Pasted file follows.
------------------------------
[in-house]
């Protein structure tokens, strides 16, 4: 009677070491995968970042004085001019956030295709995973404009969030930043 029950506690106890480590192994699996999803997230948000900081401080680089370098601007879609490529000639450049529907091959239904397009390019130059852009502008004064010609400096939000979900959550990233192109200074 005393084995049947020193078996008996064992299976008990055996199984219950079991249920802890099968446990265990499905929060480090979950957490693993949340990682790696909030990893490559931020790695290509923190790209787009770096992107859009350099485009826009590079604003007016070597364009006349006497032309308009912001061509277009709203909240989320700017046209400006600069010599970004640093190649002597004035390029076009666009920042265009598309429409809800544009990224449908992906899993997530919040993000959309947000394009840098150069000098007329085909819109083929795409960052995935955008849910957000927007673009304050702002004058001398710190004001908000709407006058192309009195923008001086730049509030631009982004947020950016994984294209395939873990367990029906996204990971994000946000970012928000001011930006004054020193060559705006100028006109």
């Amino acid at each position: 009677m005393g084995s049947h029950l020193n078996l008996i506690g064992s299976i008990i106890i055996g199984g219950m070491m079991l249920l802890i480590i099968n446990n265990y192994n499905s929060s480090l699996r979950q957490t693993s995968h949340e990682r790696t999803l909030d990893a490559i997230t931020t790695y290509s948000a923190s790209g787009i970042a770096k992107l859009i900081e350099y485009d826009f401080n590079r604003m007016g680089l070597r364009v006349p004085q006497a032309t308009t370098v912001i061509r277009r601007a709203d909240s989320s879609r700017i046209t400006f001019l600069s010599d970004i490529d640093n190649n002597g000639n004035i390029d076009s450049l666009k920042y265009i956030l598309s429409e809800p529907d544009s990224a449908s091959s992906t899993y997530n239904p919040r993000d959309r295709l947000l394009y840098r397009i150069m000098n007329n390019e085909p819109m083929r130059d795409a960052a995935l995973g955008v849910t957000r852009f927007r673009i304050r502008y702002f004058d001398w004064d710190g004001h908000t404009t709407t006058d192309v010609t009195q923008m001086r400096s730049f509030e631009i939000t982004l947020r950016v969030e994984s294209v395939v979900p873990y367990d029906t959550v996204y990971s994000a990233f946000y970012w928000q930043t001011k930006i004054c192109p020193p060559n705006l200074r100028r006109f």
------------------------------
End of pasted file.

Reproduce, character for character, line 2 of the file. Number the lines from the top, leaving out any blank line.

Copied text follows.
């Protein structure tokens, strides 16, 4: 009677070491995968970042004085001019956030295709995973404009969030930043 029950506690106890480590192994699996999803997230948000900081401080680089370098601007879609490529000639450049529907091959239904397009390019130059852009502008004064010609400096939000979900959550990233192109200074 005393084995049947020193078996008996064992299976008990055996199984219950079991249920802890099968446990265990499905929060480090979950957490693993949340990682790696909030990893490559931020790695290509923190790209787009770096992107859009350099485009826009590079604003007016070597364009006349006497032309308009912001061509277009709203909240989320700017046209400006600069010599970004640093190649002597004035390029076009666009920042265009598309429409809800544009990224449908992906899993997530919040993000959309947000394009840098150069000098007329085909819109083929795409960052995935955008849910957000927007673009304050702002004058001398710190004001908000709407006058192309009195923008001086730049509030631009982004947020950016994984294209395939873990367990029906996204990971994000946000970012928000001011930006004054020193060559705006100028006109």